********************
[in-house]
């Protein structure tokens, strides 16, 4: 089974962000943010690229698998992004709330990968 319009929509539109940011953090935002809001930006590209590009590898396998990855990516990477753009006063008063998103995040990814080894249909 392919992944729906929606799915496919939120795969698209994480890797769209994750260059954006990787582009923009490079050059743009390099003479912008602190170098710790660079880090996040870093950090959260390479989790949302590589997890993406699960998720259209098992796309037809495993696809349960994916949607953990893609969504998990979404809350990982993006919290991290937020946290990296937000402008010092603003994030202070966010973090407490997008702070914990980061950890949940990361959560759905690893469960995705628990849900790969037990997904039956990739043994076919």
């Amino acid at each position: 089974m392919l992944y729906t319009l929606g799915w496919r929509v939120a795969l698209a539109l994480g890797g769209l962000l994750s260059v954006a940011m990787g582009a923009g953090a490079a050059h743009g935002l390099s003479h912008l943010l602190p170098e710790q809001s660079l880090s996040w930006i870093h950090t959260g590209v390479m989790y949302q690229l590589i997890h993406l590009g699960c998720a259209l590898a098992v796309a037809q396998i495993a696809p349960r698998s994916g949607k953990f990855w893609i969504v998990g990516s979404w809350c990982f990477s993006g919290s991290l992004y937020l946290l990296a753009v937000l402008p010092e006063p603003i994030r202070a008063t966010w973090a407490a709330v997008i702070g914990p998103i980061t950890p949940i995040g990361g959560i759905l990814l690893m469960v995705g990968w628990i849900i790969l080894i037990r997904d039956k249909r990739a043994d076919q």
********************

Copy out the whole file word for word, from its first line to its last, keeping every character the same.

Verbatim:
[in-house]
């Protein structure tokens, strides 16, 4: 089974962000943010690229698998992004709330990968 319009929509539109940011953090935002809001930006590209590009590898396998990855990516990477753009006063008063998103995040990814080894249909 392919992944729906929606799915496919939120795969698209994480890797769209994750260059954006990787582009923009490079050059743009390099003479912008602190170098710790660079880090996040870093950090959260390479989790949302590589997890993406699960998720259209098992796309037809495993696809349960994916949607953990893609969504998990979404809350990982993006919290991290937020946290990296937000402008010092603003994030202070966010973090407490997008702070914990980061950890949940990361959560759905690893469960995705628990849900790969037990997904039956990739043994076919």
């Amino acid at each position: 089974m392919l992944y729906t319009l929606g799915w496919r929509v939120a795969l698209a539109l994480g890797g769209l962000l994750s260059v954006a940011m990787g582009a923009g953090a490079a050059h743009g935002l390099s003479h912008l943010l602190p170098e710790q809001s660079l880090s996040w930006i870093h950090t959260g590209v390479m989790y949302q690229l590589i997890h993406l590009g699960c998720a259209l590898a098992v796309a037809q396998i495993a696809p349960r698998s994916g949607k953990f990855w893609i969504v998990g990516s979404w809350c990982f990477s993006g919290s991290l992004y937020l946290l990296a753009v937000l402008p010092e006063p603003i994030r202070a008063t966010w973090a407490a709330v997008i702070g914990p998103i980061t950890p949940i995040g990361g959560i759905l990814l690893m469960v995705g990968w628990i849900i790969l080894i037990r997904d039956k249909r990739a043994d076919q």